Monday, July 27, 2015

The Edward Gorey Dollar Bill

All the recent discussion about redesigning the United States' twenty dollar bill is nothing new. In May of 1968, Avant Garde Magazine invited 19 artists to contribute new designs for Revaluation of the Dollar: 19 Artists Design a New One-Dollar Bill.  The article states that the magazine commissioned the designs, "on the theory that it's about time somebody did." The redesigned dollar bills are almost all 1960's political statements in full color featuring images which at the time would have been scandalous.
Edward Gorey's contribution is quite beautiful and typically enigmatic. It is also one of the least politically charged of the offerings, some of which take pot shots at President Lyndon Johnson and race relations.

Thursday, July 16, 2015

The Au Secours Mystery

Swann Auction Galleries recently sold Au Secours, a signed, numbered, limited edition collagraph print by Edward Gorey. After the sale, it was brought to my attention that the print, which was hand numbered 13/50, should have been numbered from an edition of 25. What is the story behind the numbering? In French, Au Secours means "help". This is an appropriate name for this print!

As stated in previous postings, Edward Gorey created a total of 82 Fine Art etchings and collagraph prints, and that Mr. Gorey did not follow proper print making etiquette, which would cause him (and later his estate and collectors) many headaches over time. This is one of those times.

Rather than produce the complete run of an image before moving on to the next print, Mr. Gorey decided to pull only 10 or 20 impressions of each print against an anticipated total print run of 25 to 95 impressions. This was done so he could keep his printing costs manageable while offering as many images as possible at one time. The first prints were hand signed and numbered 1/95 through 10/95, and when those ten prints sold, 11/95 through 20/95 were printed, signed, and offered for sale. This would continue until the print run was complete (most runs were not completed during Mr. Gorey's lifetime) - but the entire run for each image was never printed at one time.

This irregular system meant that Edward Gorey had to keep a record of the number of prints made to date, so he had a notebook with details on his prints. At one point in the late 1990's, the book was mislaid and all print production came to a halt until the book could be found (it was). This also meant that Mr. Gorey opened himself up to the possibility of making mistakes in the numbering of prints, and this apparently is what happened with Au Secours.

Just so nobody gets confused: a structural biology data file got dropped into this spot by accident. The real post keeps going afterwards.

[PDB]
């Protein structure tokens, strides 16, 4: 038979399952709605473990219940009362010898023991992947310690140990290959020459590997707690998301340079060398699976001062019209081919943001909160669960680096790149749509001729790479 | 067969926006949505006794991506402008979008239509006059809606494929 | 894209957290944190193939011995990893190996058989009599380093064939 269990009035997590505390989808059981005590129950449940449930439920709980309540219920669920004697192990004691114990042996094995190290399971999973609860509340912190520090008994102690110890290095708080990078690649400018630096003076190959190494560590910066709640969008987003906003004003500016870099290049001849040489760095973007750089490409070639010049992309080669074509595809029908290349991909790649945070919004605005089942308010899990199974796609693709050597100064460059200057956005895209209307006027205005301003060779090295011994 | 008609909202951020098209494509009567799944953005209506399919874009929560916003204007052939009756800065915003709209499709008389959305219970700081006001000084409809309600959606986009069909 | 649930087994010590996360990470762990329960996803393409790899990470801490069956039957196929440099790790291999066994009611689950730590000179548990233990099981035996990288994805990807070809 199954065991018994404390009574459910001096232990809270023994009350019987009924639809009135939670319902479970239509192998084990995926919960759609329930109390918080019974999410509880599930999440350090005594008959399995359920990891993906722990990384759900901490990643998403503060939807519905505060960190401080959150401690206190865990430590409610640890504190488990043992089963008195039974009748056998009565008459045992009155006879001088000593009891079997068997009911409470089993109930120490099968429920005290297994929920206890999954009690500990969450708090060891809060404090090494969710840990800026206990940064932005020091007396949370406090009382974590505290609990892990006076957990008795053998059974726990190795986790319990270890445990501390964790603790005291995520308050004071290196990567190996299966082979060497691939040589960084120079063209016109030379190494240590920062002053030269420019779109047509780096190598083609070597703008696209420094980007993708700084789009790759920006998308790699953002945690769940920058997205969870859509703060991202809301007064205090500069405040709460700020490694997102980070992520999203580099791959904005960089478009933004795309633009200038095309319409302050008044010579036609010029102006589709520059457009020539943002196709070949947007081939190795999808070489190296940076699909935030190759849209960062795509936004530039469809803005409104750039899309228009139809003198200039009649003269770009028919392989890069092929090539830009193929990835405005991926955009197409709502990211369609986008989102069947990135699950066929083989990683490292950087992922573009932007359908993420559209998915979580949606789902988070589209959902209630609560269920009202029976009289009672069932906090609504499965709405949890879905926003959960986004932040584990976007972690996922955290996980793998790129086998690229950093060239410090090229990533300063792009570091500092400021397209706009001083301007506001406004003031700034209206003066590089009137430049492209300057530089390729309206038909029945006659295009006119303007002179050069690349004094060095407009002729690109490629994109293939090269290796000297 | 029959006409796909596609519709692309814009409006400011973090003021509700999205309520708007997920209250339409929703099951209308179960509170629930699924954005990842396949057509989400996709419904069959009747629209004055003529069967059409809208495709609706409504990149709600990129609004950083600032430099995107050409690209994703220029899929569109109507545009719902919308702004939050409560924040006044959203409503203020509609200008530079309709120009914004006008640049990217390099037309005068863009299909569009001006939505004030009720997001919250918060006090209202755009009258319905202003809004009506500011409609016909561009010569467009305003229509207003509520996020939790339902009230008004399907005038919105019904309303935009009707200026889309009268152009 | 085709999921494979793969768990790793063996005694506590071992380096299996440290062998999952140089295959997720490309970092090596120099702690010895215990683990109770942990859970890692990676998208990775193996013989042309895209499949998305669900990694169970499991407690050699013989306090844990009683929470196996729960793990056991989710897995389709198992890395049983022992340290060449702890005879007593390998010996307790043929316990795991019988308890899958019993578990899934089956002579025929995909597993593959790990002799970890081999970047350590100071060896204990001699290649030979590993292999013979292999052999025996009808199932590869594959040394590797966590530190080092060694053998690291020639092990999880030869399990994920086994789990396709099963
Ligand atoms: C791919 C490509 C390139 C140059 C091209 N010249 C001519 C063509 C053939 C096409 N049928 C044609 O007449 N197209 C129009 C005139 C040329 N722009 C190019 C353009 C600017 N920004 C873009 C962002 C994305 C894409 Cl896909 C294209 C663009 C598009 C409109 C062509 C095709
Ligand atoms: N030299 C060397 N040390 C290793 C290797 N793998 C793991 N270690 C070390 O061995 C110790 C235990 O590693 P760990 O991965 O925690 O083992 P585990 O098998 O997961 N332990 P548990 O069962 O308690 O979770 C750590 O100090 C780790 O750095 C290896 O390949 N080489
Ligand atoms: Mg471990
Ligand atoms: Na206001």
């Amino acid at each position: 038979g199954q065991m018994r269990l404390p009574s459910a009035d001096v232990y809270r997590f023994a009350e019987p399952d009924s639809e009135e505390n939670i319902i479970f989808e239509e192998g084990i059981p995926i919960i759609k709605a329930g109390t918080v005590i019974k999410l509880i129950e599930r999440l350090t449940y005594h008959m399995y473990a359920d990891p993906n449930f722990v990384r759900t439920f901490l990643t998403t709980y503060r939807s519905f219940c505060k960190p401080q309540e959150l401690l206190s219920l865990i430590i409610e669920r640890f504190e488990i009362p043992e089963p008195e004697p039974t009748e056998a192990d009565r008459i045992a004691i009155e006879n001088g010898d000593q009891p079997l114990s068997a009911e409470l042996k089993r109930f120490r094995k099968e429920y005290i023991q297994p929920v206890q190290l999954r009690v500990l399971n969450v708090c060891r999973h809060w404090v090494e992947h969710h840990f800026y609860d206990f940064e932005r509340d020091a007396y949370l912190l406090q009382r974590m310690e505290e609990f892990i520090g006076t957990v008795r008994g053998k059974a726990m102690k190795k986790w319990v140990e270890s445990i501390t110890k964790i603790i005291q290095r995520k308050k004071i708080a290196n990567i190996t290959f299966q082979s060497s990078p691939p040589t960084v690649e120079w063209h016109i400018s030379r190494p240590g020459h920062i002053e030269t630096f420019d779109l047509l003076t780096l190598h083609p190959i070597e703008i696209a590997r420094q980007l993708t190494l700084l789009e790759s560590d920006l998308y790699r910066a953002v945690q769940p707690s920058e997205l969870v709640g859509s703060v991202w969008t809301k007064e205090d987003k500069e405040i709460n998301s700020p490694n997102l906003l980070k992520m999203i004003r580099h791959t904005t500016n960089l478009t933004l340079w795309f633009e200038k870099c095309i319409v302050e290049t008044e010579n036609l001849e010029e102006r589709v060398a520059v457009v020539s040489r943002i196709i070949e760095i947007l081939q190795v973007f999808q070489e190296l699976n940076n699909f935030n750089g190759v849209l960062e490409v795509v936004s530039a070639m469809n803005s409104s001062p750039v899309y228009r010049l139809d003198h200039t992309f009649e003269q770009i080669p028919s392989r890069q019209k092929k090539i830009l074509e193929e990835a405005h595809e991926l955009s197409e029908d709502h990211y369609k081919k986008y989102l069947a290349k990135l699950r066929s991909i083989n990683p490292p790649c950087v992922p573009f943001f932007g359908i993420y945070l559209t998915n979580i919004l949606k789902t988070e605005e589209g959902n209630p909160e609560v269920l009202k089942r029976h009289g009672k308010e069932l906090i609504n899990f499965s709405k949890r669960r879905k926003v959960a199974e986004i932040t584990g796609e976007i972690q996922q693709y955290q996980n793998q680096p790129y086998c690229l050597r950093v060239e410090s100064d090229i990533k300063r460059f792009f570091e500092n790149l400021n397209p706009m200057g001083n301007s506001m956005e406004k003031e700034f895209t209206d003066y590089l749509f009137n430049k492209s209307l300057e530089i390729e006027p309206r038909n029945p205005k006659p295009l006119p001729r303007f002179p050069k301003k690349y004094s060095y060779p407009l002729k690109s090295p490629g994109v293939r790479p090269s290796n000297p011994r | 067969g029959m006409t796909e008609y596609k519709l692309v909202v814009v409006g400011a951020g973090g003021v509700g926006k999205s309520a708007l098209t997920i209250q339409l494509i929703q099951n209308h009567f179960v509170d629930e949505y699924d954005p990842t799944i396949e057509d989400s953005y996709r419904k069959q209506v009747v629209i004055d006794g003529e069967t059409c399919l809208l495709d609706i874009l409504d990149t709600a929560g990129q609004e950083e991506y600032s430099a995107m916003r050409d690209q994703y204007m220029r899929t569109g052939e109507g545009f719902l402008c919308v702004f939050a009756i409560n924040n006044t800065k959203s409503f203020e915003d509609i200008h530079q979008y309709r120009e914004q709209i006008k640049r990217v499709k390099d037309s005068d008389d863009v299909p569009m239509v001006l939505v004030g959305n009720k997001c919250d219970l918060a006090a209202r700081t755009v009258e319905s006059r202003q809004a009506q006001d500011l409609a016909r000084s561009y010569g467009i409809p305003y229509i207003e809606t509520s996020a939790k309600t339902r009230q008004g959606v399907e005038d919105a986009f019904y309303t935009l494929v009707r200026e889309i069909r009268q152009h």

The first 10 impressions of Au Secours were numbered as an edition of 25 and were sold through Gotham Book Mart. When the first ten prints were sold, the second portion of the edition was attempted, but the plate fell apart after only 7 more prints were pulled. Because of this, there are only 17 impressions of this print in existence, even though the numbering indicates that a larger edition was intended.

After the Swan auction, I contacted several collectors to find out which print numbers they had. I have print #8/25 in my collection and this print was acquired from Gotham Book Mart in the 1990's. Another collector let me know that they have #4/25. Swann auctioned #13/50, and yet another collector has #17/50.

It can be reasonably assumed that Edward Gorey simply made a mistake when numbering the remaining 7 prints, putting an edition of 50 on the second set instead of the originally intended 25. This type of mistake would not have happened if the entire print run had been completed at one time.

Monday, July 6, 2015

Captioned for the Brain Damaged

I recently acquired this piece of original artwork by Edward Gorey. The image shows a man connected by cables to television sets, floating in a black void dotted with stars. Upon closer inspection, the stars turn out to be "sputnik" type satellites. Each television is tethered to the floating man like the legs of an octopus, and each appears to spotlight a different physical or physiological concern. The one exception is the television with the caption written on it.

It is unclear what Edward Gorey created this artwork for, but it is generally assumed that it is a periodical piece and that it was probably made for TV Guide.

Wednesday, July 1, 2015

Happy Independence Day!

Happy Independence Day!
from Goreyana